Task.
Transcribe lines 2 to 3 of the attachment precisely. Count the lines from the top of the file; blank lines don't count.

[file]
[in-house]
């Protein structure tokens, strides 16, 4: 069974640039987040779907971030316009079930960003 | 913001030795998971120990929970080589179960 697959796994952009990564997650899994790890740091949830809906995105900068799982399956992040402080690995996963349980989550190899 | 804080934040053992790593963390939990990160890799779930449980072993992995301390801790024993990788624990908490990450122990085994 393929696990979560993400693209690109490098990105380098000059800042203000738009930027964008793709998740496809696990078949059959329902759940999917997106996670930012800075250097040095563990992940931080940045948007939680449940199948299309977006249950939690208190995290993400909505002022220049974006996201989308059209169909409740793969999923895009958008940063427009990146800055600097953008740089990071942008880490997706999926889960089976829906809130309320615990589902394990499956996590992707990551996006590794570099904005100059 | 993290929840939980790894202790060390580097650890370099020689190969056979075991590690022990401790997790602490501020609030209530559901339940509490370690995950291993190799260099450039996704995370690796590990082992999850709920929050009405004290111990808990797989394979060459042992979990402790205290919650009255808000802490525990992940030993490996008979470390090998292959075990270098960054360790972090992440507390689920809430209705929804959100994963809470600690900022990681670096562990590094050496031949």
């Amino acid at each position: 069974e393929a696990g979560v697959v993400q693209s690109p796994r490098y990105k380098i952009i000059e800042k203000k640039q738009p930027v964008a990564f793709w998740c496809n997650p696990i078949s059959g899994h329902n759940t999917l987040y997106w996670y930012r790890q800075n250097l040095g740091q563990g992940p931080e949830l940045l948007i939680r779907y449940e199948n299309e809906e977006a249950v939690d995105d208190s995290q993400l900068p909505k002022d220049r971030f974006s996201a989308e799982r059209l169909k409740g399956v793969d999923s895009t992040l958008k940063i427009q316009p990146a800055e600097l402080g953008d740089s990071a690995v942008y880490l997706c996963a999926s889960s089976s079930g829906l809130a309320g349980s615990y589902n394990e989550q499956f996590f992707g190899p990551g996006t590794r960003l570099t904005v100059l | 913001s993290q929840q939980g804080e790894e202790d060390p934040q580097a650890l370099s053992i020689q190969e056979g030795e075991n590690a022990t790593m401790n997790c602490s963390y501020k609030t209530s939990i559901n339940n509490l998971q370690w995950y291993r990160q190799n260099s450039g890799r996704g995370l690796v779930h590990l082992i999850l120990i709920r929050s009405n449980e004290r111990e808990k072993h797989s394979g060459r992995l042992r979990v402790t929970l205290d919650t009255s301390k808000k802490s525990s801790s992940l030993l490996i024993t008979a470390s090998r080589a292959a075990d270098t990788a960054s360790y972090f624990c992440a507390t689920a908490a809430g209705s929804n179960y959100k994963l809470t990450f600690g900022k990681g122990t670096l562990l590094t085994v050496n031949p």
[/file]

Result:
């Protein structure tokens, strides 16, 4: 069974640039987040779907971030316009079930960003 | 913001030795998971120990929970080589179960 697959796994952009990564997650899994790890740091949830809906995105900068799982399956992040402080690995996963349980989550190899 | 804080934040053992790593963390939990990160890799779930449980072993992995301390801790024993990788624990908490990450122990085994 393929696990979560993400693209690109490098990105380098000059800042203000738009930027964008793709998740496809696990078949059959329902759940999917997106996670930012800075250097040095563990992940931080940045948007939680449940199948299309977006249950939690208190995290993400909505002022220049974006996201989308059209169909409740793969999923895009958008940063427009990146800055600097953008740089990071942008880490997706999926889960089976829906809130309320615990589902394990499956996590992707990551996006590794570099904005100059 | 993290929840939980790894202790060390580097650890370099020689190969056979075991590690022990401790997790602490501020609030209530559901339940509490370690995950291993190799260099450039996704995370690796590990082992999850709920929050009405004290111990808990797989394979060459042992979990402790205290919650009255808000802490525990992940030993490996008979470390090998292959075990270098960054360790972090992440507390689920809430209705929804959100994963809470600690900022990681670096562990590094050496031949």
């Amino acid at each position: 069974e393929a696990g979560v697959v993400q693209s690109p796994r490098y990105k380098i952009i000059e800042k203000k640039q738009p930027v964008a990564f793709w998740c496809n997650p696990i078949s059959g899994h329902n759940t999917l987040y997106w996670y930012r790890q800075n250097l040095g740091q563990g992940p931080e949830l940045l948007i939680r779907y449940e199948n299309e809906e977006a249950v939690d995105d208190s995290q993400l900068p909505k002022d220049r971030f974006s996201a989308e799982r059209l169909k409740g399956v793969d999923s895009t992040l958008k940063i427009q316009p990146a800055e600097l402080g953008d740089s990071a690995v942008y880490l997706c996963a999926s889960s089976s079930g829906l809130a309320g349980s615990y589902n394990e989550q499956f996590f992707g190899p990551g996006t590794r960003l570099t904005v100059l | 913001s993290q929840q939980g804080e790894e202790d060390p934040q580097a650890l370099s053992i020689q190969e056979g030795e075991n590690a022990t790593m401790n997790c602490s963390y501020k609030t209530s939990i559901n339940n509490l998971q370690w995950y291993r990160q190799n260099s450039g890799r996704g995370l690796v779930h590990l082992i999850l120990i709920r929050s009405n449980e004290r111990e808990k072993h797989s394979g060459r992995l042992r979990v402790t929970l205290d919650t009255s301390k808000k802490s525990s801790s992940l030993l490996i024993t008979a470390s090998r080589a292959a075990d270098t990788a960054s360790y972090f624990c992440a507390t689920a908490a809430g209705s929804n179960y959100k994963l809470t990450f600690g900022k990681g122990t670096l562990l590094t085994v050496n031949p």